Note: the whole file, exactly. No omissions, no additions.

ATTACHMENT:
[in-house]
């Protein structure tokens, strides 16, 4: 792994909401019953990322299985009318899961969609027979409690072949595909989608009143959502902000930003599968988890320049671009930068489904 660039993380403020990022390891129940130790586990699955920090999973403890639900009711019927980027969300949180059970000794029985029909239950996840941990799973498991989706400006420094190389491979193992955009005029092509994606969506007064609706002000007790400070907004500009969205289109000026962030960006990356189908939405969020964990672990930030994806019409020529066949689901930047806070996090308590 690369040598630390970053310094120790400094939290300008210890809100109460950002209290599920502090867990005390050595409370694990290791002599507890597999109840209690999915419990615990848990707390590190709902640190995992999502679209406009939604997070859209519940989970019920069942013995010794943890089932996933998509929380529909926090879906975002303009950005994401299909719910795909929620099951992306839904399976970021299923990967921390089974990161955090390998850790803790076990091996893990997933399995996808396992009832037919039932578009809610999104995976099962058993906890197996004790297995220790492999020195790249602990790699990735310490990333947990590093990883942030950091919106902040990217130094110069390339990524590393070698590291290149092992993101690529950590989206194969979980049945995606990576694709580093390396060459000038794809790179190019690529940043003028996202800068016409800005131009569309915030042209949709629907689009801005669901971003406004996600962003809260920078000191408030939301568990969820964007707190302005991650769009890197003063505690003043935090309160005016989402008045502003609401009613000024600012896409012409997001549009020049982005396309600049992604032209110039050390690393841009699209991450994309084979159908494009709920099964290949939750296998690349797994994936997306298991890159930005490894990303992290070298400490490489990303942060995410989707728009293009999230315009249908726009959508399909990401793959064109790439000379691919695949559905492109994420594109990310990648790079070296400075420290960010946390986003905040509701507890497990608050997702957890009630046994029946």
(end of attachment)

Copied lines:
[in-house]
């Protein structure tokens, strides 16, 4: 792994909401019953990322299985009318899961969609027979409690072949595909989608009143959502902000930003599968988890320049671009930068489904 660039993380403020990022390891129940130790586990699955920090999973403890639900009711019927980027969300949180059970000794029985029909239950996840941990799973498991989706400006420094190389491979193992955009005029092509994606969506007064609706002000007790400070907004500009969205289109000026962030960006990356189908939405969020964990672990930030994806019409020529066949689901930047806070996090308590 690369040598630390970053310094120790400094939290300008210890809100109460950002209290599920502090867990005390050595409370694990290791002599507890597999109840209690999915419990615990848990707390590190709902640190995992999502679209406009939604997070859209519940989970019920069942013995010794943890089932996933998509929380529909926090879906975002303009950005994401299909719910795909929620099951992306839904399976970021299923990967921390089974990161955090390998850790803790076990091996893990997933399995996808396992009832037919039932578009809610999104995976099962058993906890197996004790297995220790492999020195790249602990790699990735310490990333947990590093990883942030950091919106902040990217130094110069390339990524590393070698590291290149092992993101690529950590989206194969979980049945995606990576694709580093390396060459000038794809790179190019690529940043003028996202800068016409800005131009569309915030042209949709629907689009801005669901971003406004996600962003809260920078000191408030939301568990969820964007707190302005991650769009890197003063505690003043935090309160005016989402008045502003609401009613000024600012896409012409997001549009020049982005396309600049992604032209110039050390690393841009699209991450994309084979159908494009709920099964290949939750296998690349797994994936997306298991890159930005490894990303992290070298400490490489990303942060995410989707728009293009999230315009249908726009959508399909990401793959064109790439000379691919695949559905492109994420594109990310990648790079070296400075420290960010946390986003905040509701507890497990608050997702957890009630046994029946």